The student newspaper of, by, and for Ames High School.

The WEB

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The student newspaper of, by, and for Ames High School.

The WEB

The student newspaper of, by, and for Ames High School.

The WEB

The Plaid Fad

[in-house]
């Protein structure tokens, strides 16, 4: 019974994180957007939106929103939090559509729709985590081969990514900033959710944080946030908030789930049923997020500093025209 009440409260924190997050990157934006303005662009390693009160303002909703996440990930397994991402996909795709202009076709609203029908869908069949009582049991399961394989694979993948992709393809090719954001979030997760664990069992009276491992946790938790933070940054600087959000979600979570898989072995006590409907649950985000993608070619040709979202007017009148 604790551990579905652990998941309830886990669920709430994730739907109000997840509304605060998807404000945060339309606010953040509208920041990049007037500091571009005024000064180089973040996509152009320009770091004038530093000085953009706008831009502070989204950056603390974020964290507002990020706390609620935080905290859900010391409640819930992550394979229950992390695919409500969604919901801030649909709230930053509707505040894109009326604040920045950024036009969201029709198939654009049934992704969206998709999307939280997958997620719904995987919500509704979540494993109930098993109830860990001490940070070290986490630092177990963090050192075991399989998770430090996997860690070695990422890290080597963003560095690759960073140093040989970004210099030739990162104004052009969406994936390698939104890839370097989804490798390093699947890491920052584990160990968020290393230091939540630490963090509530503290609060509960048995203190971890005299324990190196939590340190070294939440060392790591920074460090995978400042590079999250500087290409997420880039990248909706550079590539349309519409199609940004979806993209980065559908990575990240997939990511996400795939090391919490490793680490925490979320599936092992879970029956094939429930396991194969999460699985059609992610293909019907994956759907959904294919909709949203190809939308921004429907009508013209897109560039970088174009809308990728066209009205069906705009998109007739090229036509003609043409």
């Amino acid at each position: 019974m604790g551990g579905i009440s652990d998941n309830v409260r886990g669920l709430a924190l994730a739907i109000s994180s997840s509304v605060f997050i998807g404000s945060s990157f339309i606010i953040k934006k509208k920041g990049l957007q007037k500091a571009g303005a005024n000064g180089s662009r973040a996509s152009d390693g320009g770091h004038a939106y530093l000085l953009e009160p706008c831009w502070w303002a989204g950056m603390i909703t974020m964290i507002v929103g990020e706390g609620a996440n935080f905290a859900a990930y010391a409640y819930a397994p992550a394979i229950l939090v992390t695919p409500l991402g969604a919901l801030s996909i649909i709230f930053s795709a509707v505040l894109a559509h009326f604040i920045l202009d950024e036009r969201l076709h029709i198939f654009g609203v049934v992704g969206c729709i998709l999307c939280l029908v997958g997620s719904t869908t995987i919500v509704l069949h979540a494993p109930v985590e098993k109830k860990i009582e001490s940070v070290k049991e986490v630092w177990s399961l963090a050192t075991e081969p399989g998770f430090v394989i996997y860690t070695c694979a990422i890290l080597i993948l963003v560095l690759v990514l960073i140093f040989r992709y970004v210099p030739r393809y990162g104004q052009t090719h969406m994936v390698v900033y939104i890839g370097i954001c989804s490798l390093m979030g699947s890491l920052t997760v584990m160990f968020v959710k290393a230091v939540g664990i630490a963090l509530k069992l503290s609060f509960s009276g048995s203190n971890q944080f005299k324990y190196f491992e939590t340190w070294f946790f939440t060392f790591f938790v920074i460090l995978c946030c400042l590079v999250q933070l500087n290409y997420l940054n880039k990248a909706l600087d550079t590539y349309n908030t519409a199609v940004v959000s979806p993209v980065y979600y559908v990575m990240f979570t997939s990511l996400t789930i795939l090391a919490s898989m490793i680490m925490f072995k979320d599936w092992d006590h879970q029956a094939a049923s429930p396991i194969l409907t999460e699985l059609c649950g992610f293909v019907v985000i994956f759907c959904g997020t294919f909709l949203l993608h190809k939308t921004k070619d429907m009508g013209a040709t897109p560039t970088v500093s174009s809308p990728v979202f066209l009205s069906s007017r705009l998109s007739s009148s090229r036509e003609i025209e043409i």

If there was a clothing pattern that had to represent this past fall and winter it would be plaid. Plaid has been seen all over this season, from shirts to shoes to water bottles. But is being over used now to the point of absurdity. Plaid is now an everyday fabric, but it has a long and storied history. Plaid can trace its roots back to ancient Celtic tribes from between 100BC and 400BC. During the 17th and 18th centuries plaid or tartan became the uniform apparel of Scotland and was even outlawed by the English after a Scottish rebellion in 1746. People who were caught breaking the rule were sentenced to seven years hard labor. Since the ban , the wearing of plaid or tartan has been reserved for a select few. Plaid has been characterized as the go-to fabric of the rugged individualist. During the 70’s , plaid became a symbol of the anti-establishment punk movement , and in the 90’s it was associated with Kurt Cobain and the grunge-rock movement. Plaid has always been the fabric of those who are outcasts of common society like lumberjacks and Scottish highlanders. Until now. In the past few years, plaid has taken a turn for the popular. It’s not uncommon to see a colorful plaid shirt under a suit or untucked with a pair of jeans. Mainstream stores are carrying more plaid shirts now than any other type. GAP has 10 different plaid shirts for guys, American Eagle has 18, and Abercrombie and Fitch is carrying an astounding 34. This mass proliferation of plaid is sullying its good name. One glance down a hallway at Ames High and you will see more plaid on these hip high schoolers than ever before. Their plaids range from button up shirts to coats to backpacks and even the occasional pants. And how many of these students are rugged individualists? How many have felled a tree with an axe or worn a kilt while walking the glens and lochs of Scotland? Americans feel that they have fallen out of touch with their roots. Gone now is the family that packed up all they had and journeyed across the endless prairie in search of adventure and a better life. Gone too is the person who would travel out into the woods only to return the next summer with mountain lion pelts and wild stories of bears and wolves. Current fashion had felt this lost too and has tried to give us back our rugged heritage. But the halls of a high school are no place for the fabric of adventure. The mighty plaid has lost its meaning. Plaid is now being worn without regard for its heritage, but it’s not the students who are to blame for their misguided pattern choice. The 2000 year old pattern was never meant to be sold en mass e at the mall. These stores and those that shop at them need to leave plaid to those who have earned the right to wear it, those brave souls who would gladly give seven years of hard labor so that they could wear their plaid. Let’s give plaid back to those who have earned the right to wear it.

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